First solo exhibition of the artist at Centre Pompidou, this presentation of about thirty works revolves around the notion of uncanny strangeness.
Valérie Belin makes play with uncertainty through her treatment of light, contrasts, the proportions of the prints and other skilfully orchestrated parameters. When looking at these images, it is often hard to say whether what you see is alive or inanimate, real or virtual, natural or artificial: subtle details that interrupt daily continuity, harking back to Sigmund Freud’s «uncanny strangeness». He defined this as "raising doubt as to whether an apparently animate object really is alive, and conversely, whether a lifeless object might indeed be animate, with reference to the impression made on us by waxwork figures, ingeniously constructed dolls and automata." [Sigmund Freud, "Uncanny Strangeness", 1919]. This is precisely what gives Valérie Belin’s works their singular power. The choice of the works brought together here, Michael Jackson, Black Women I, Lido, Meat, Engines..., illustrates this scientific aspect of her work.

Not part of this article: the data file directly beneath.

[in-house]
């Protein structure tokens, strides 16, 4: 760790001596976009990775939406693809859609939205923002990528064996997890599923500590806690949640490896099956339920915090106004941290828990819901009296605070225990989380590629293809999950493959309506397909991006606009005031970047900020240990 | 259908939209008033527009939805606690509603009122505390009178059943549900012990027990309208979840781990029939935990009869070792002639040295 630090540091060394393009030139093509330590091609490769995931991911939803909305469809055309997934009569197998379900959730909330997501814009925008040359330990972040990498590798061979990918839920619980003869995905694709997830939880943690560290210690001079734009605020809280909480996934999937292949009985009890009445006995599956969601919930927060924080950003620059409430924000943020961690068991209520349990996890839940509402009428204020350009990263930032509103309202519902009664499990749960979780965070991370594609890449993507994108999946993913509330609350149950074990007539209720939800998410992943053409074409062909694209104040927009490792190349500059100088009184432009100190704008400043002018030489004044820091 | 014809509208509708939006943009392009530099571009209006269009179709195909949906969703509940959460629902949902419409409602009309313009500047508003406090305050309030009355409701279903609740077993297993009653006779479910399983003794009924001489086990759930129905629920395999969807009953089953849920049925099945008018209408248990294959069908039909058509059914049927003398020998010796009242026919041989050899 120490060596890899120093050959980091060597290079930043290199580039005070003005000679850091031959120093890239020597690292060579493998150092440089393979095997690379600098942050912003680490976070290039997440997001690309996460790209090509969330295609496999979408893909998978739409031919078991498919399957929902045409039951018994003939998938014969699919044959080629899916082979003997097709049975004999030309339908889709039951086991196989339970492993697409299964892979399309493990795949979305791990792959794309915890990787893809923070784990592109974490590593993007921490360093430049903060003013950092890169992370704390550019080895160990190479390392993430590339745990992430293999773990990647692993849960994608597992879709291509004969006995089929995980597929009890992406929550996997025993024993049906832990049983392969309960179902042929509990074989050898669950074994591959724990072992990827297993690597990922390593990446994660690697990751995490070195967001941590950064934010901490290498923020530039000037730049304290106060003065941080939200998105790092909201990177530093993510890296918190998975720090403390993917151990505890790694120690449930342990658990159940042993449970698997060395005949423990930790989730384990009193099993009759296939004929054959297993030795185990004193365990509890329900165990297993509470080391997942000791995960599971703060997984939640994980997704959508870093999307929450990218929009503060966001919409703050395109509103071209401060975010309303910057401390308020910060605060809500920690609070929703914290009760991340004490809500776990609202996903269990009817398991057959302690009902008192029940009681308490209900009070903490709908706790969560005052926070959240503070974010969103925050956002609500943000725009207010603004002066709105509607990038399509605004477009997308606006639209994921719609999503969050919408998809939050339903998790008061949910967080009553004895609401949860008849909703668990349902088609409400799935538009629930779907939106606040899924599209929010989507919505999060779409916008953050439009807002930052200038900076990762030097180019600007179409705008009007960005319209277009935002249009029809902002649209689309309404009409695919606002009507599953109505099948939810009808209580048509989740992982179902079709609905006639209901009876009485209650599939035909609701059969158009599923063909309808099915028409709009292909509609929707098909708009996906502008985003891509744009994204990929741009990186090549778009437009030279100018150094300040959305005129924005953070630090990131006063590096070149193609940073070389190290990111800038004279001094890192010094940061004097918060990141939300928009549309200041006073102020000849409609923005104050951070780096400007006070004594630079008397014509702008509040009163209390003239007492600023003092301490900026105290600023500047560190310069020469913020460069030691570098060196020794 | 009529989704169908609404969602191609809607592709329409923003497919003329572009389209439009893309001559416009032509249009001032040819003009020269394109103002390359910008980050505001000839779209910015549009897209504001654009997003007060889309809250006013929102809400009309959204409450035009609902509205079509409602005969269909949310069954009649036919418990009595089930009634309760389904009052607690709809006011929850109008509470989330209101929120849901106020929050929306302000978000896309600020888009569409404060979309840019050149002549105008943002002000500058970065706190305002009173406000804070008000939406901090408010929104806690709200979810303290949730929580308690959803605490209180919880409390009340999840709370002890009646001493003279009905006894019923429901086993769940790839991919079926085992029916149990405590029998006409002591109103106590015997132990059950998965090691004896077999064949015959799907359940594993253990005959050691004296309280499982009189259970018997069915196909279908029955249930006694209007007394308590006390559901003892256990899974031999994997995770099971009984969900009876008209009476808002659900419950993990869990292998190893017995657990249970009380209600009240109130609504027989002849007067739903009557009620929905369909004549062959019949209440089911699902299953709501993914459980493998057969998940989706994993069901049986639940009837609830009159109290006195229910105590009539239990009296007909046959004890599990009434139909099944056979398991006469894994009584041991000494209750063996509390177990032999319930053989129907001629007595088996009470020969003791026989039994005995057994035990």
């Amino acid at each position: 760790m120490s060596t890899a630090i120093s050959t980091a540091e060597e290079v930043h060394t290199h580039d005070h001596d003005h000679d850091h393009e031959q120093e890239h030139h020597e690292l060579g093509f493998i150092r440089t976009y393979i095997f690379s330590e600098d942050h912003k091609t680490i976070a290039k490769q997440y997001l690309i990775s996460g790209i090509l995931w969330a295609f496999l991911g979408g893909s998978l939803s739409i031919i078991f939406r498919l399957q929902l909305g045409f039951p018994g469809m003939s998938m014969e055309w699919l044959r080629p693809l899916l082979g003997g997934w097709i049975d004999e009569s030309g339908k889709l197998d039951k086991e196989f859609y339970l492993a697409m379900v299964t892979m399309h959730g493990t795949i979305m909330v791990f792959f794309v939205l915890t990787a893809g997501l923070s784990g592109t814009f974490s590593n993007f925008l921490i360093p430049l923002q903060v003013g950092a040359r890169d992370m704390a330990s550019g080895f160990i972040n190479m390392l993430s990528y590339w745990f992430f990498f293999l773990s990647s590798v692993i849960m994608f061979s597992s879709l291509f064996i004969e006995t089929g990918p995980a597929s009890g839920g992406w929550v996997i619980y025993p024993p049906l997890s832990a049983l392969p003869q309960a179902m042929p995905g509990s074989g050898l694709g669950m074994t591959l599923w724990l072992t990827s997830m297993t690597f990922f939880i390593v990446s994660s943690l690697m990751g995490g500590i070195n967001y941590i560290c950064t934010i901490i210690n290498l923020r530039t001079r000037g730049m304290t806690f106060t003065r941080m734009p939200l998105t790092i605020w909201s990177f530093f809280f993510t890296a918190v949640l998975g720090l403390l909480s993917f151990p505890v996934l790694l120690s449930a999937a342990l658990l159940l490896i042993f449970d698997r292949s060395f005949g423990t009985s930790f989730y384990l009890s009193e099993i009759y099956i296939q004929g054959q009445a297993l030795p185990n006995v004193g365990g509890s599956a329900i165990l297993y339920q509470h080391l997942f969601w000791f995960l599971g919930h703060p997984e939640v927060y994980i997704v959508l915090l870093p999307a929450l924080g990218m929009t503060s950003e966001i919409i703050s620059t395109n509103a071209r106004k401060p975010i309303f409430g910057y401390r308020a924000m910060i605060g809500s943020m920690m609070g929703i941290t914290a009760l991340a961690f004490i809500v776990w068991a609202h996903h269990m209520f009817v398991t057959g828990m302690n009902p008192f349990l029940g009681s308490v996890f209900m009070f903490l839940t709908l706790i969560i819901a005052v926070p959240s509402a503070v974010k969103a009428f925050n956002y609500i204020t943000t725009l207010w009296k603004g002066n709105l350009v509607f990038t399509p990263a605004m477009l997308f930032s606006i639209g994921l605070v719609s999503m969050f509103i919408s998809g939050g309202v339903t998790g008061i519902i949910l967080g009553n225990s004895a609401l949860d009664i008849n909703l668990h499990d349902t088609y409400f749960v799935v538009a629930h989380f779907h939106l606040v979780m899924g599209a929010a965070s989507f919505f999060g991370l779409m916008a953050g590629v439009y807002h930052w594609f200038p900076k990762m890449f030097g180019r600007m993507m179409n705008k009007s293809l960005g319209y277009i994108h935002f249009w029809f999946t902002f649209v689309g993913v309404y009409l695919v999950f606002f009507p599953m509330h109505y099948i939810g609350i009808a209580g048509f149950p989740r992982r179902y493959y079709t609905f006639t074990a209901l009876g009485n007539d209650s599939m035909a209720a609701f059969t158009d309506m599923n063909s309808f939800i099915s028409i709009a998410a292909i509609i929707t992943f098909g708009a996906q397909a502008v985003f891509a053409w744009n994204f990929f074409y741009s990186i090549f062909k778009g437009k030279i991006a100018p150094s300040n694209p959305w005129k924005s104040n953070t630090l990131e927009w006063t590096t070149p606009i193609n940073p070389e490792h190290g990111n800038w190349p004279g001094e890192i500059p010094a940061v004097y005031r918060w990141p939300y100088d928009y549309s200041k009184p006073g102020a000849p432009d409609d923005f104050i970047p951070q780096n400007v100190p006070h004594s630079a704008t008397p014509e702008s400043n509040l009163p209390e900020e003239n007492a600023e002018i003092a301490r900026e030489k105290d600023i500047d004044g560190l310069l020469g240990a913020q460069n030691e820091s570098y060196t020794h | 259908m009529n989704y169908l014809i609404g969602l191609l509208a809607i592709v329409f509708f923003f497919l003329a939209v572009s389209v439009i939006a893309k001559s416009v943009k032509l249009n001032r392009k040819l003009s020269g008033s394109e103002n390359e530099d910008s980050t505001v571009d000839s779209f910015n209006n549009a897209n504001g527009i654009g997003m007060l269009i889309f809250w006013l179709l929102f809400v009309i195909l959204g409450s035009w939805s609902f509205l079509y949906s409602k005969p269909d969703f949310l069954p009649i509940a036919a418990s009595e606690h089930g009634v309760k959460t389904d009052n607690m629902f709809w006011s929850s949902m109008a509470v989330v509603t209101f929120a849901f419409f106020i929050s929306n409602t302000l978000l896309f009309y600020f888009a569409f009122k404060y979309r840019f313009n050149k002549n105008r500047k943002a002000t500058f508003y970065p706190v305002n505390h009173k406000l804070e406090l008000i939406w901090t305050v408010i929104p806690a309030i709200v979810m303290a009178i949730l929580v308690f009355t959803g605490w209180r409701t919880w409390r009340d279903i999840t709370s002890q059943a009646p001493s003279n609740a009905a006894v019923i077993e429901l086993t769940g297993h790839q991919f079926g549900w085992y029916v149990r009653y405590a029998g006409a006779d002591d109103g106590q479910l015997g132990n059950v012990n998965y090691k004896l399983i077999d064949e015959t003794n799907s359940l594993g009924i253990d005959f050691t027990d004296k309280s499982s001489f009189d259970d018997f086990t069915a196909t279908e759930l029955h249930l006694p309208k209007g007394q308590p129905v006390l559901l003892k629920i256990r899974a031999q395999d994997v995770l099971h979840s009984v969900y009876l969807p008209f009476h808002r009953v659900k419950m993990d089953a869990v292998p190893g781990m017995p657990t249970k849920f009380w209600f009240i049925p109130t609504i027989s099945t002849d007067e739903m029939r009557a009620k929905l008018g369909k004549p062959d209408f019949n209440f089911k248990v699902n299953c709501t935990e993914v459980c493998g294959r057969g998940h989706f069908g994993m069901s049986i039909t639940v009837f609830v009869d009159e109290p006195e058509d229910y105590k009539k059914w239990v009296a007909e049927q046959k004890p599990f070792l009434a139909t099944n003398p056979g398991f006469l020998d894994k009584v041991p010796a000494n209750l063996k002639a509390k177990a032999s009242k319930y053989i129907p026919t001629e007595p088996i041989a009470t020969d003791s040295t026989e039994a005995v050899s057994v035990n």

The exhibition is accompanied by a book published jointly with Éditions Dilecta containing essays by Larisa Dryansky and Clément Chéroux, together with an interview with Valérie Belin and Roxana Marcoci.